Dear Uptight, So here it finally is, the Democratic Convention. What should we do?Anxious Annie
Dear Annie, I'm glad you brought this up, because I'd like to use this occasion to talk to some of you about those out-of-date election signs you still have up. Now before you get all defensive, let me assure you that I totally get it. There's some serious trauma involved here. Many bitter tears were spilled on that gray Wednesday morning after the last presidential election. I'm not ashamed to admit I myself shut the door to my office and sobbed at my desk for half an hour. In the stunned aftermath of that election, to have removed our signs would have been to surrender to despair. Through the subsequent dreary winter months, many of us warmed ourselves with the glow of defiance radiating from our Kerry/Edwards signs and buttons. We even went so far as to exchange pursed-lip smiles with other people wearing buttons. (The Dean signs, to me, were a little more problematic, if only because they signified a slightly less inclusive tribe.) But—and there's no way to point this out without sounding rude—it's now 2008. The old signs now symbolize a defensive crouch. They radiate not the warmth of defiance but the chill of defeat. And to answer your question, Annie, what we should be doing right now is casting off this defeatism. You know how during World War II people planted victory gardens in their backyards? They made the war effort part of their everyday mind-set. Well, here we are fighting for our country all over again, and we've got to do the same thing. Look, I'm as prone to gloomy thoughts as anyone else. But that's exactly why, whatever other action we take to support the Democrats, we should first take down the old signs and plant victory gardens in our minds. The good news, though, is that election-related clothing is exempt from this ban. That genuine 2004 Dennis Kucinich sweatshirt is as soulful as ever. Dear Uptight Seattleite, I'm at the funeral reception of a friend. As a way to feel his presence, we're listening to his iPod on shuffle. So far, so tender. But then this horrendous, squawking free-jazz thing comes on. A glance at the little progress bar tells me it's like 45 minutes long. Annoying, sure, but it was also giving a false impression of my friend as having pretentious taste in music. I knew Josh as well as anyone, and I can tell you that no matter how adventurous his downloading habits, he would have been the first to make fun of himself for playing this bad rehash of Ascension. So I hit forward on the iPod and the next song was "Blackbird" by the Beatles. Sad, beautiful, and everyone likes it. In other words, perfect for the occasion. So I should have been a hero, right? Why did everyone look at me with such disgust?Grieving Gregory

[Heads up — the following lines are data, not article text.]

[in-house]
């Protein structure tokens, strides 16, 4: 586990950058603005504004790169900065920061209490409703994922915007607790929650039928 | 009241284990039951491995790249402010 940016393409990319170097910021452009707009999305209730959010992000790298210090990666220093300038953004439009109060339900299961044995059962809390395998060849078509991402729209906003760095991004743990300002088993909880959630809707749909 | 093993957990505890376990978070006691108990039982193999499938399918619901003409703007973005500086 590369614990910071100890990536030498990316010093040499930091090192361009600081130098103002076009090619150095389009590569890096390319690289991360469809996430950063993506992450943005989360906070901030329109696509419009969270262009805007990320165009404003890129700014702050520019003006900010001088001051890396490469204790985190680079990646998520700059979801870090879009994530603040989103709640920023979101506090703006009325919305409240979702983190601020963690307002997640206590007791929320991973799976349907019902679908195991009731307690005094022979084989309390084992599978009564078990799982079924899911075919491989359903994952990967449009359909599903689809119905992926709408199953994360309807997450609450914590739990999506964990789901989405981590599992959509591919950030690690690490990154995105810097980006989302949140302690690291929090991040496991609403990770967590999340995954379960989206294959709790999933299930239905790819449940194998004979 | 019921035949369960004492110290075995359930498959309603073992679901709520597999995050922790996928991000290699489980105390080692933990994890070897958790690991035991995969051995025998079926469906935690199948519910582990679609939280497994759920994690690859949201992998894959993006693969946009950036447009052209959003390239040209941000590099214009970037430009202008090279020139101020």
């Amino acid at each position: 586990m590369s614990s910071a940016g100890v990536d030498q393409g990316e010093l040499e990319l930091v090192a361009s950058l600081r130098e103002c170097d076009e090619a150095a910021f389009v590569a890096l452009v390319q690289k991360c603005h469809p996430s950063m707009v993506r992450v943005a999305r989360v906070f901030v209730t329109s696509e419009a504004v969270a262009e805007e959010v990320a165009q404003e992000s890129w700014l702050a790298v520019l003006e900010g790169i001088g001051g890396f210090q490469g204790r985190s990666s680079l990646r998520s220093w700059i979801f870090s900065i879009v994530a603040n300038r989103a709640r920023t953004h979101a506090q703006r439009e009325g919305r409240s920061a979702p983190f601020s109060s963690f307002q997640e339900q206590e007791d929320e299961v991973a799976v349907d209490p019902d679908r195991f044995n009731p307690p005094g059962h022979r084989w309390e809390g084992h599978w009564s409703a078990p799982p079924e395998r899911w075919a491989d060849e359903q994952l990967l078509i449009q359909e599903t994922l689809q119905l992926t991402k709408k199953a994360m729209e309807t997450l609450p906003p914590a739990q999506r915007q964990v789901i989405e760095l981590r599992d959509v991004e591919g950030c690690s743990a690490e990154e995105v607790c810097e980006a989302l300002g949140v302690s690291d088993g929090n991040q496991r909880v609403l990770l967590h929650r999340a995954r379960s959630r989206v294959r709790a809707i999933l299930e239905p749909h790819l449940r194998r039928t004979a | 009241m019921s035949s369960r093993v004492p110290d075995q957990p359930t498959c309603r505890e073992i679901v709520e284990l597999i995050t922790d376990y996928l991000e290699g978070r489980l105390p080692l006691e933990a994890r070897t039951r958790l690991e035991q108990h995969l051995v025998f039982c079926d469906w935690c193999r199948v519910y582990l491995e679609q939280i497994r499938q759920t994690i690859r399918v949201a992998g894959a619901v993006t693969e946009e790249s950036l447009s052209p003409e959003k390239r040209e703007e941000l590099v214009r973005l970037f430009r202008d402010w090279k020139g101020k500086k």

Dear Gregory, Small world! I was there, too. I knew Josh because I was a customer of his when he was waiting tables at that breakfast place on top of Queen Anne. I guess I was on his e-mail list—maybe from the time he invited me to a show of his drawings?—because I got the notice his girlfriend sent out after the accident. The reaction to what you did was indeed hostile. The collective judgment was that you were violating the spirit of Josh himself, as represented by his iPod's shuffle function. What you needed was a clearer communication strategy. A sheepish smile and the explanation that "he told me he hated this" would have done the trick. Your decision to instead celebrate your heroism with a series of fist pumps and a strutting rooster dance was what turned the crowd against you. Don't be too hard on yourself, though. Death affects everyone differently, and a lot of people aren't at their best at funerals. Dear Uptight Seattleite, My name is Sean, only I pronounce it like it's spelled: "seen." How can I tell everyone they're saying it wrong?Surly Sean
Dear Sean, Your solution is very near. In fact, I've Sean it myself! Can you picture yourself in this Sean? More important, are you catching the rhythm of this patter? It's like a playful little fishy wishy. Zig when it zigs, zag when it zags. Because when you can dish out corrections with a funky, friendly aplomb, your friends will get the picture, and a little smile, too. Blessings will flow in both directions. In all directions! Just like that crazy little fish. Sea? Have a question for the Uptight Seattleite? Send it to firstname.lastname@example.org.